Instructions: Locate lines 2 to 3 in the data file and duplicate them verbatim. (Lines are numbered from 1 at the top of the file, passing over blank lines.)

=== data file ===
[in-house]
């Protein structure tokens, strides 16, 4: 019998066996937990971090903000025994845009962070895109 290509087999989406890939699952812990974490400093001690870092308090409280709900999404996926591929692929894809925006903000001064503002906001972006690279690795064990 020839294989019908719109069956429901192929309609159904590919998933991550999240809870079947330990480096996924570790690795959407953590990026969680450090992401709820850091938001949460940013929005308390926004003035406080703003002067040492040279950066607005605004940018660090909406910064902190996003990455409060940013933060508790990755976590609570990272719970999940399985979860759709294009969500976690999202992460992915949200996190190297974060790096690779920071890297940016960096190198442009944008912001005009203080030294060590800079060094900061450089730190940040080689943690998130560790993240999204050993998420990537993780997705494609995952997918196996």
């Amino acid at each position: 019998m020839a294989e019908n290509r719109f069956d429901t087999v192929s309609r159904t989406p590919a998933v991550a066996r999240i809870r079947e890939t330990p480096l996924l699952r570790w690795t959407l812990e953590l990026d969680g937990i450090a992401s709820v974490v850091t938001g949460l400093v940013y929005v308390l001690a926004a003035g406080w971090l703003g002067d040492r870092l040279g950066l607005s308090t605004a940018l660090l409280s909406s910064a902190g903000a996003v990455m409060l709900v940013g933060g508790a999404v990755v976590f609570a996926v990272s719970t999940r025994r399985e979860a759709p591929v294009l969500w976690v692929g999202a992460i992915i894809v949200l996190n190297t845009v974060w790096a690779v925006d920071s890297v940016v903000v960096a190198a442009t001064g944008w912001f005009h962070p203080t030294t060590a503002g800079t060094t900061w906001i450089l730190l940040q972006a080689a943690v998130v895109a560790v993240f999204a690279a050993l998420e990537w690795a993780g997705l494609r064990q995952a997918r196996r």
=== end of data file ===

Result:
């Protein structure tokens, strides 16, 4: 019998066996937990971090903000025994845009962070895109 290509087999989406890939699952812990974490400093001690870092308090409280709900999404996926591929692929894809925006903000001064503002906001972006690279690795064990 020839294989019908719109069956429901192929309609159904590919998933991550999240809870079947330990480096996924570790690795959407953590990026969680450090992401709820850091938001949460940013929005308390926004003035406080703003002067040492040279950066607005605004940018660090909406910064902190996003990455409060940013933060508790990755976590609570990272719970999940399985979860759709294009969500976690999202992460992915949200996190190297974060790096690779920071890297940016960096190198442009944008912001005009203080030294060590800079060094900061450089730190940040080689943690998130560790993240999204050993998420990537993780997705494609995952997918196996």
């Amino acid at each position: 019998m020839a294989e019908n290509r719109f069956d429901t087999v192929s309609r159904t989406p590919a998933v991550a066996r999240i809870r079947e890939t330990p480096l996924l699952r570790w690795t959407l812990e953590l990026d969680g937990i450090a992401s709820v974490v850091t938001g949460l400093v940013y929005v308390l001690a926004a003035g406080w971090l703003g002067d040492r870092l040279g950066l607005s308090t605004a940018l660090l409280s909406s910064a902190g903000a996003v990455m409060l709900v940013g933060g508790a999404v990755v976590f609570a996926v990272s719970t999940r025994r399985e979860a759709p591929v294009l969500w976690v692929g999202a992460i992915i894809v949200l996190n190297t845009v974060w790096a690779v925006d920071s890297v940016v903000v960096a190198a442009t001064g944008w912001f005009h962070p203080t030294t060590a503002g800079t060094t900061w906001i450089l730190l940040q972006a080689a943690v998130v895109a560790v993240f999204a690279a050993l998420e990537w690795a993780g997705l494609r064990q995952a997918r196996r």